Fusion-iO (NYSE:FIO) just came public a few months ago, without much fanfare. The company isn’t a sexy social media darling alas LinkedIn (NYSE:LNKD) or Facebook, but it does help fuel the profitability behind them. When cloud computing as a sector heated up, the stock rallied to over $40. However, after the end of its lock-up period and another secondary offering, shares have fallen back below $30.
While we like the technology behind the company, we think the stock is priced for perfection. There’s a great possibility that tremendous profitability lies ahead, especially with a growth in the amount of data received and used in analytics that will continue for years, if not decades to come. Nevertheless, given the risks associated with this stock, we think its best investors wait for a more attractive entry point.
Fusion-iO was founded back in 2005, focusing on the new data issues facing enterprises. The company creates both hardware and software data solutions. On the hardware side, the company utilizes non-volatile storage technology, which is also known as NAND flash. For years, flash has only been used in compact storage, alas iPhones, where memory must be accessed quickly and the device cannot be cooled like a traditional PC or mainframe. However, as the technology becomes cheaper, flash, which tends to be more time and energy efficient than traditional dynamic random access memory, becomes a more plausible in mass enterprise usage.
Software-wise, Fusion-iO provides enterprises with its directCache solution. According to the annual report, this technology is designed to intelligently cache frequently used memory so datasets can be accessed quicker and more efficiently.
In its recent acquisition of ioTurbine, the company acquired software that’s able to optimize the performance of virtual machines and servers. With the ever increasing needs of businesses to increase productivity, virtual machines and servers should play a key role in worker productivity gains. With a virtual machine, an employee is able to process workloads on multiple computers with just one desktop. Additionally, these virtual machines work far quicker than regular computers, meaning employees are able to process massive amounts of data in shorter time intervals.
Great technology, but so what?
Though a lot of the technical terms make things difficult to understand, the business model is not. With the likes of Google (NASDAQ:GOOG), Amazon (NASDAQ:AMZN), Facebook and Apple (NASDAQ:AAPL) processing ever increasing amounts of data, Fusion-iO wants to help them store and monetize it (Facebook and Apple are two of its largest customers). It’s similar to how we think aerospace suppliers will benefit from the secular strength in the aerospace refresh cycle (read our view on the aerospace cycle here).
In 2009, the company did just $10 million in sales, but that figure increased in fiscal year 2010 to over $36 million, and in fiscal year 2011, to over $197 million. That growth is absolutely staggering, and we think revenues can grow another 65% this year, based on an increased customer base and upgrades from previous customers. It’s nearly impossible to find this kind of growth anywhere, and if the company is successful, it could compound at over 30% annually.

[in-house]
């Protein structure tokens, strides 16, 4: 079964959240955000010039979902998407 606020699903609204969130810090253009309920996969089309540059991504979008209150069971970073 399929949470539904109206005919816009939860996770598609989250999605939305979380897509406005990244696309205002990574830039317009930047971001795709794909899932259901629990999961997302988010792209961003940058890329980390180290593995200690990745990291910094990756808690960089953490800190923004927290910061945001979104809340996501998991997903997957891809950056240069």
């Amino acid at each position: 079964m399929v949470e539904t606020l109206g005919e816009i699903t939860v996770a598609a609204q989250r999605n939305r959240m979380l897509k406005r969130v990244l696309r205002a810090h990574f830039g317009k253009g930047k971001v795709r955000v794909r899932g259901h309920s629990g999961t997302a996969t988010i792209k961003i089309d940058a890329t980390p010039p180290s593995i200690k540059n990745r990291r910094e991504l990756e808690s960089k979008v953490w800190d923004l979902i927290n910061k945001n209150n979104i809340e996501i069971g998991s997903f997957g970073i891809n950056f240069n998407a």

Yet, the profitability is just not there yet. Gross margins have increased by over 200 basis points a year, but SG&A has also ballooned more than three-fold. The company only earned six cents in its most recent fiscal year, but we expect revenue growth to be astounding, implying a great deal of incremental profitability. If such leverage continues, Fusion-iO should be wildly profitable, making its current valuation more reasonable (that is, as reasonable as 112x earnings can be).
Lots of risks from technology and competition
Even though they do have a few patents, Fusion-iO faces substantial risks from competition. On one hand, there are several other companies attempting to ride flash technology to high profits. Some OEM’s like HP buy Fusion-iO’s technology for its own datacenter build-out, but competitors like Intel (NASDAQ:INTC) and EMC (NYSE:EMC) can create similar hardware and software. Further, these companies already have large installed clientele bases it serves. It also faces competition from smaller players like NetApp (NASDAQ:NTAP), possibly Oracle (NYSE:ORCL) and IBM (NYSE:IBM). Many of these are fine companies with much stronger balance sheets.
Additionally, flash is still a premium price-point technology. Seagate Technologies (NASDAQ:STX) and Western Digital (NASDAQ:WDC) supply companies with traditional DRAM storage which is cheaper, though it requires more cooling and higher energy costs. With some companies still hesitant to spend on IT, some less sophisticated and cash-strapped companies could opt to stick with traditional data centers.
Either way, the importance of data and data processing is not a trend that will stop anytime soon. With the wild amounts of uncertainty, we’d be willing to take a position if shares fell below $14. At its current share price, the risk/reward is only worth it if you think the company can crush the competition. Also remember, the company established provisions to prevent being acquired, so it’s unlikely the company gets gobbled up by any well-capitalized competitor anytime soon.
Disclosure: I have no positions in any stocks mentioned, and no plans to initiate any positions within the next 72 hours.